Gillig Corporation

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Gillig Corporation
Type Private
Industry Transit
Founded San Francisco, California, 1890 (1890)
Founders Jacob Gillig
Headquarters 25800 Clawiter Road
Hayward, California 94545
, United States
Area served North America
Products Heavy-duty low floor transit buses
Parent Henry Crown & Company
Website www.gillig.com

Gillig Corporation, formerly Gillig Bros., is an American manufacturer of heavy-duty low-floor transit buses located in Hayward, California. Prior to 1993, Gillig had also been a manufacturer of school buses.

History[edit]

Gillig headquarters in Hayward

In 1890, Jacob Gillig opened a carriage and wagon shop in San Francisco, California, and was joined by his son Leo in 1896. The original shop was destroyed in the 1906 San Francisco earthquake, but reopened as the Leo Gillig Automobile Works manufacturing automobile, hearse, truck, and bus bodies.

In 1920, Leo's brother Chester Gillig joined the company and introduced and patented the "California Top" roof construction style consisting of a hard-top roof and sliding windows. The company's name was changed at this time as well to Gillig Bros. In the late 1920s, Gillig starting producing pleasure boats and heavy trucks, and produced their first school bus in 1932. In 1937, Gillig introduced their first transit-style (flat front) school bus, and in 1938 the company moved to Hayward, CA. In 1957, Gillig purchased Pacific Bus division of Kenworth Truck Company, and by that time the company was devoted almost entirely to the production of school buses. In 1959, Gillig pioneered the diesel-powered rear-engined transit style school bus with the release of the C-series Transit Coach, and within five years the C-Series accounted for three-quarters of all of Gillig sales figures. In 1967, Gillig produced the highest-capacity school bus ever produced, the 855-D, which had a passenger capacity of 97 pupils.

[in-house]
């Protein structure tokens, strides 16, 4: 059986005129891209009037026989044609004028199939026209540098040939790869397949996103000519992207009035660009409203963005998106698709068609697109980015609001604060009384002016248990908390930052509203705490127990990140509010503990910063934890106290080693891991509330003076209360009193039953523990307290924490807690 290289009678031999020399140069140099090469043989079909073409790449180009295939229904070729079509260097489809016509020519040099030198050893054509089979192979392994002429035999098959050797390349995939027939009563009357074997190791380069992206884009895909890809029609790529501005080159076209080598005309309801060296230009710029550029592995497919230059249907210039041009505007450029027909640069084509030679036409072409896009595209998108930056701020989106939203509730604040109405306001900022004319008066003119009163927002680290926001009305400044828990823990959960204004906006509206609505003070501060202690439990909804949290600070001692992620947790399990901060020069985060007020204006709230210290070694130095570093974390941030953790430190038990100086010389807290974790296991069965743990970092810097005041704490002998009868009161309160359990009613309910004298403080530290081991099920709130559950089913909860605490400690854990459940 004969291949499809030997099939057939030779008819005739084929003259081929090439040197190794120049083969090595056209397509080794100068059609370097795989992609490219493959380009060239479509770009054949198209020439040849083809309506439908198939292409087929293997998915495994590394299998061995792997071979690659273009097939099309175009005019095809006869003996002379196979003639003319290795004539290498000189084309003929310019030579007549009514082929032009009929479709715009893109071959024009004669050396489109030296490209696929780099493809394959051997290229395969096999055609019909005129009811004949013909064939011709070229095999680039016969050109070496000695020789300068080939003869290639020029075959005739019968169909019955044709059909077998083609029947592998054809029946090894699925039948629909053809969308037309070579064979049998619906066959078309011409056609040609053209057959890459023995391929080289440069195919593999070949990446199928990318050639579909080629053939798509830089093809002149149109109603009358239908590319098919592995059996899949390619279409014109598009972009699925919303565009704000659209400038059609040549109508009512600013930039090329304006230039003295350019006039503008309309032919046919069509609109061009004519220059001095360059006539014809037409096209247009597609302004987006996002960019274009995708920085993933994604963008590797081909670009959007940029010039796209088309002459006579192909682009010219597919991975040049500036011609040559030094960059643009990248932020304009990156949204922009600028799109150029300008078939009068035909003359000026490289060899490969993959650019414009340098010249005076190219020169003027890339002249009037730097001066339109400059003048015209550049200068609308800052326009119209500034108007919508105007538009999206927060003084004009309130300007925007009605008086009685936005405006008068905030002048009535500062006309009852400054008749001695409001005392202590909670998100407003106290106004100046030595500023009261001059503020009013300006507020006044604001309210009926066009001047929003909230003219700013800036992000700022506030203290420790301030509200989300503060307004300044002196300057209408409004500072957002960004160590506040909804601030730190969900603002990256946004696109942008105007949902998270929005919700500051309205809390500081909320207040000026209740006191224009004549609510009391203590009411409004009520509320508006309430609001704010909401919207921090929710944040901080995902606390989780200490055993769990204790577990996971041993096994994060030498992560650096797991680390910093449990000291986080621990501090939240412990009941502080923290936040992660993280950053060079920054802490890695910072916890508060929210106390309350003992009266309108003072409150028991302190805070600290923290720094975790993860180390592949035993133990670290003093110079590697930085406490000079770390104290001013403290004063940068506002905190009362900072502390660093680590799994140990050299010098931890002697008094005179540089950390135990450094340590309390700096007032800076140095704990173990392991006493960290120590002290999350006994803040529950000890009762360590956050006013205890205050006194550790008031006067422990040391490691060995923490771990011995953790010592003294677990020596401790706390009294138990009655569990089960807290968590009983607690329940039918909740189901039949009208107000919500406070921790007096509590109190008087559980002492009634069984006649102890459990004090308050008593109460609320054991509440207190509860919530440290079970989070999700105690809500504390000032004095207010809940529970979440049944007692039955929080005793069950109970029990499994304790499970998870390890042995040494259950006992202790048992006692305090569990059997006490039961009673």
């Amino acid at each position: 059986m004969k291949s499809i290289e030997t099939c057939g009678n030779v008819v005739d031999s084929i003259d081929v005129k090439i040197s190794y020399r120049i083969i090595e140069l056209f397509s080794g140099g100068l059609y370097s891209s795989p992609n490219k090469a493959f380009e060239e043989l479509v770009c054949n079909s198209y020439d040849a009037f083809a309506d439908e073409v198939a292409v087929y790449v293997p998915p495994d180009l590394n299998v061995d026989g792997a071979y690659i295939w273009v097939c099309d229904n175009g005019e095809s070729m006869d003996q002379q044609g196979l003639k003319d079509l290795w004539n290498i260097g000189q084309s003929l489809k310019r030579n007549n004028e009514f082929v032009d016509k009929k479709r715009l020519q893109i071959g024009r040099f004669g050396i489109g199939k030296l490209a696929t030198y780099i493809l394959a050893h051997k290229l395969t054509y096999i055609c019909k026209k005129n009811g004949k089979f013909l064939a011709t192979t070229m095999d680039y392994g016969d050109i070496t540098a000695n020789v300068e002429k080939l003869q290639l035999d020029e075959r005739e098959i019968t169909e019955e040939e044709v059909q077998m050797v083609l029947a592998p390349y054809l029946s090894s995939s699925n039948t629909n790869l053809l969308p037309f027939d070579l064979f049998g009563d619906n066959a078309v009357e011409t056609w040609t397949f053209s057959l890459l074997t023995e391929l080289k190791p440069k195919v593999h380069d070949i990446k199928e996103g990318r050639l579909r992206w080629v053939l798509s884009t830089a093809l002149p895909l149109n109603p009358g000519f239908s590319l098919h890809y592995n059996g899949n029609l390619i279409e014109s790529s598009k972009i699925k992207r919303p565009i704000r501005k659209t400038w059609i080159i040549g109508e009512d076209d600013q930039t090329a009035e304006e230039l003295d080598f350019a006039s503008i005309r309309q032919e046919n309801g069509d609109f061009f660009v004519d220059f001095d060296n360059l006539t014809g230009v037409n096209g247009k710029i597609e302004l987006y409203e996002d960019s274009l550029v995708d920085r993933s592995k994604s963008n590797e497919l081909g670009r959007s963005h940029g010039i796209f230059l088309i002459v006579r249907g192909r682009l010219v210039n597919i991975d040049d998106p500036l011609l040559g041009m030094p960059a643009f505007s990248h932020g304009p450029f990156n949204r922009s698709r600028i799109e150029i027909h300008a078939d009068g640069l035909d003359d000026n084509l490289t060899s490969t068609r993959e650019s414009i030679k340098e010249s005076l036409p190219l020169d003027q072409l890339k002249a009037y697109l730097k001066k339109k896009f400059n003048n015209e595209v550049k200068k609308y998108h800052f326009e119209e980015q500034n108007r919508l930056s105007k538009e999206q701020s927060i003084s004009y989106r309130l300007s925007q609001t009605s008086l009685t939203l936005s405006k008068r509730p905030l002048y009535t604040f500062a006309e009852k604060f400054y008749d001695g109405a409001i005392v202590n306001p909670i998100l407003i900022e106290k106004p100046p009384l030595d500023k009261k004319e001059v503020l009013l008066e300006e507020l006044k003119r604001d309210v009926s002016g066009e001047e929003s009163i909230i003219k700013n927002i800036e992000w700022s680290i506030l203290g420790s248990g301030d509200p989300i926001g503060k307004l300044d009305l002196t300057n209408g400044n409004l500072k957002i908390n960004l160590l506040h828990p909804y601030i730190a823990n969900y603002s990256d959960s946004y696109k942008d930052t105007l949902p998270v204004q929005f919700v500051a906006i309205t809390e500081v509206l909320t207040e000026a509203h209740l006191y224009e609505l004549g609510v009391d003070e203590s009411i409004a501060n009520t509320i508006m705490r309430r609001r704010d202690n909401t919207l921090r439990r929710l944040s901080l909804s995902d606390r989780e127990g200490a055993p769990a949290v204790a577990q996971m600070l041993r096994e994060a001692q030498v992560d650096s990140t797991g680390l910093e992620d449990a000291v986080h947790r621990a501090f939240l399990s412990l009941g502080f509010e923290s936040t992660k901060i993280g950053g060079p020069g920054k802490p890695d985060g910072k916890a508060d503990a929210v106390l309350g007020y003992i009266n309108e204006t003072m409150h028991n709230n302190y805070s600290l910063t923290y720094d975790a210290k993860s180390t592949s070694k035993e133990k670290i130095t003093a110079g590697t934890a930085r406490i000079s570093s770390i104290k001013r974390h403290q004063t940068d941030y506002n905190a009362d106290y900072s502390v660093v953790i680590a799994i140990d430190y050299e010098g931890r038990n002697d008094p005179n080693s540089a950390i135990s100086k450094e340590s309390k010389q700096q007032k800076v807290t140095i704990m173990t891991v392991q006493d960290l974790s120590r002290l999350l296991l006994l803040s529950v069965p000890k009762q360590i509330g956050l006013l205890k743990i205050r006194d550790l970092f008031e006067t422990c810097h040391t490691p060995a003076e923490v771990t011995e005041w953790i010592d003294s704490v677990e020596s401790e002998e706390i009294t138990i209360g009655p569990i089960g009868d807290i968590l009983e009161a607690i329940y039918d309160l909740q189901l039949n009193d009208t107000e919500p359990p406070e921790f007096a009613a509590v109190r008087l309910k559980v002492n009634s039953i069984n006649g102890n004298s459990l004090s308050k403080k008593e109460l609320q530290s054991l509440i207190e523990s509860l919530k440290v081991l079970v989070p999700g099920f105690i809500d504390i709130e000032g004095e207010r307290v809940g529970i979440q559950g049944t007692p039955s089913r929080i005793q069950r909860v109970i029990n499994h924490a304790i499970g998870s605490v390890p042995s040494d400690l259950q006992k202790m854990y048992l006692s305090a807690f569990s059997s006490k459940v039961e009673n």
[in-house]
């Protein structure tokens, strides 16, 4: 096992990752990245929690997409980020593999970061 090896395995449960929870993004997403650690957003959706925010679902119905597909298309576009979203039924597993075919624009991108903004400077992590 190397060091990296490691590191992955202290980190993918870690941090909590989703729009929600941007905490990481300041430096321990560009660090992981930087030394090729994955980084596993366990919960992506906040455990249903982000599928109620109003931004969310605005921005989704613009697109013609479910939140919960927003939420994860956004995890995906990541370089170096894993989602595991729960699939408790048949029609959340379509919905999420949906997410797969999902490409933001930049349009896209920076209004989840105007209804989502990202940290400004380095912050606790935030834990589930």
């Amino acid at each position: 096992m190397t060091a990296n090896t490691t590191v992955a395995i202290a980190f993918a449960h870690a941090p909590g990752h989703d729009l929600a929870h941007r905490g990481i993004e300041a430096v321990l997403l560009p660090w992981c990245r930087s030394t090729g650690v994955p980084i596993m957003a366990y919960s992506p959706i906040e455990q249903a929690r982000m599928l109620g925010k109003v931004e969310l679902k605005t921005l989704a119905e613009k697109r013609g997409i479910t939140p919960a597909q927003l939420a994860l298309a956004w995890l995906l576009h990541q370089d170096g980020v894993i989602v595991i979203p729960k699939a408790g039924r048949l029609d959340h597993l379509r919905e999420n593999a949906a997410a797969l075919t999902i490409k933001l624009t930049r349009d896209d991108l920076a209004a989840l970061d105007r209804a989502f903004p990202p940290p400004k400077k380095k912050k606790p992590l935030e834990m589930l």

In 1969, Herrick-Pacific Steel purchased the company and changed the name to the Gillig Corporation. During the time they built school buses, Gillig earned a reputation for being one of the "safest" buses ever built due to the near total absence of recalls. The only recall for a Gillig-built school bus was in 1979 for rear-end axle separation issues.[citation needed]

In 1977, Gillig decided to branch out into the manufacture of transit buses and teamed up with Neoplan to build a series of European-styled transit buses that had the option of propane fueled engines. However, the partnership with Neoplan lasted only until 1979,[1] and in 1980 Gillig introduced the Phantom,[2] a heavy-duty transit bus based slightly upon their previous round-body school bus platform. A State of California tax-free subsidy helped early sales, and sales were later buoyed by low bidding on contracts and specializing in serving smaller transit agencies. This strategy has proven to be successful, as the Phantom became one of the longest-lasting transit models in existence. Production of the Transit Coach School Bus ceased in 1982, but a school bus variation of the Phantom was offered beginning in 1986,[3] but production stopped in 1993 when Gillig exited the school bus market altogether.